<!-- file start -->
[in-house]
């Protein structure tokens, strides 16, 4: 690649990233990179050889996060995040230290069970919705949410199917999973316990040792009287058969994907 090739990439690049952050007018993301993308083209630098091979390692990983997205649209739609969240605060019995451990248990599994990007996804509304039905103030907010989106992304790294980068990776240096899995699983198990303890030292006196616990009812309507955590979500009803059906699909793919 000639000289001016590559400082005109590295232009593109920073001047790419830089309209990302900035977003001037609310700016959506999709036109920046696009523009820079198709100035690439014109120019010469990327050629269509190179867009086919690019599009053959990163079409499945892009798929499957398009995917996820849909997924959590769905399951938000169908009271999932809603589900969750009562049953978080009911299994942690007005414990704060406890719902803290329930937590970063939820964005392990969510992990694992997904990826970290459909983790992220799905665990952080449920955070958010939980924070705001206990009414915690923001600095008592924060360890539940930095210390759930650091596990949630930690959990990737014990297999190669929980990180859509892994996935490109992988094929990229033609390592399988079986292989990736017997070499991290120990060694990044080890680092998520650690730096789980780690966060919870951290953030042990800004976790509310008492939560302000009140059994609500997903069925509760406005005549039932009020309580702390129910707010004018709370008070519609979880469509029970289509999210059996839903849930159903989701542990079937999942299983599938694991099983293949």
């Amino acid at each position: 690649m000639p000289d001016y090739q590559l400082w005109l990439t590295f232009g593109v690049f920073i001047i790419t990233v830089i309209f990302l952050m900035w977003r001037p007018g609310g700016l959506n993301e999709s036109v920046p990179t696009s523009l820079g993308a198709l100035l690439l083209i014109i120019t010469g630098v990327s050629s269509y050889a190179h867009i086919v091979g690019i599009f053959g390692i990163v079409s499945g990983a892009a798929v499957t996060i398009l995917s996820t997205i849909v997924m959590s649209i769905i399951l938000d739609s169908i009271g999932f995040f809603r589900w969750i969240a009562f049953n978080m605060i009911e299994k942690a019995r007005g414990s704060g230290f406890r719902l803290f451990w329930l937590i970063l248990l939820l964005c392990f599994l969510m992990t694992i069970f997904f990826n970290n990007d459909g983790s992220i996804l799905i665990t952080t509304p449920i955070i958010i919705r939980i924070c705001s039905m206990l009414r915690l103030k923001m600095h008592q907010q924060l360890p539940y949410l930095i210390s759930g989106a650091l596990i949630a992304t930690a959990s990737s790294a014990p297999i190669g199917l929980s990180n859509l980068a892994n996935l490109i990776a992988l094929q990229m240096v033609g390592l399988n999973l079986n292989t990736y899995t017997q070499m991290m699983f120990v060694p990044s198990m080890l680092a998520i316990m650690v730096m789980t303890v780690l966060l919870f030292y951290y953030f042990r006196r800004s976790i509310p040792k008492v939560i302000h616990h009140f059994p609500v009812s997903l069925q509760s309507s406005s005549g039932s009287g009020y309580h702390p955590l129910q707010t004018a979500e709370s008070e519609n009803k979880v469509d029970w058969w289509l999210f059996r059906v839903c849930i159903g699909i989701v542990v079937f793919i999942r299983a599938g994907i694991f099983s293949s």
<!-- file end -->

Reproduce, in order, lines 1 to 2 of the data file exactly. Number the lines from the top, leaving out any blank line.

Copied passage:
[in-house]
């Protein structure tokens, strides 16, 4: 690649990233990179050889996060995040230290069970919705949410199917999973316990040792009287058969994907 090739990439690049952050007018993301993308083209630098091979390692990983997205649209739609969240605060019995451990248990599994990007996804509304039905103030907010989106992304790294980068990776240096899995699983198990303890030292006196616990009812309507955590979500009803059906699909793919 000639000289001016590559400082005109590295232009593109920073001047790419830089309209990302900035977003001037609310700016959506999709036109920046696009523009820079198709100035690439014109120019010469990327050629269509190179867009086919690019599009053959990163079409499945892009798929499957398009995917996820849909997924959590769905399951938000169908009271999932809603589900969750009562049953978080009911299994942690007005414990704060406890719902803290329930937590970063939820964005392990969510992990694992997904990826970290459909983790992220799905665990952080449920955070958010939980924070705001206990009414915690923001600095008592924060360890539940930095210390759930650091596990949630930690959990990737014990297999190669929980990180859509892994996935490109992988094929990229033609390592399988079986292989990736017997070499991290120990060694990044080890680092998520650690730096789980780690966060919870951290953030042990800004976790509310008492939560302000009140059994609500997903069925509760406005005549039932009020309580702390129910707010004018709370008070519609979880469509029970289509999210059996839903849930159903989701542990079937999942299983599938694991099983293949």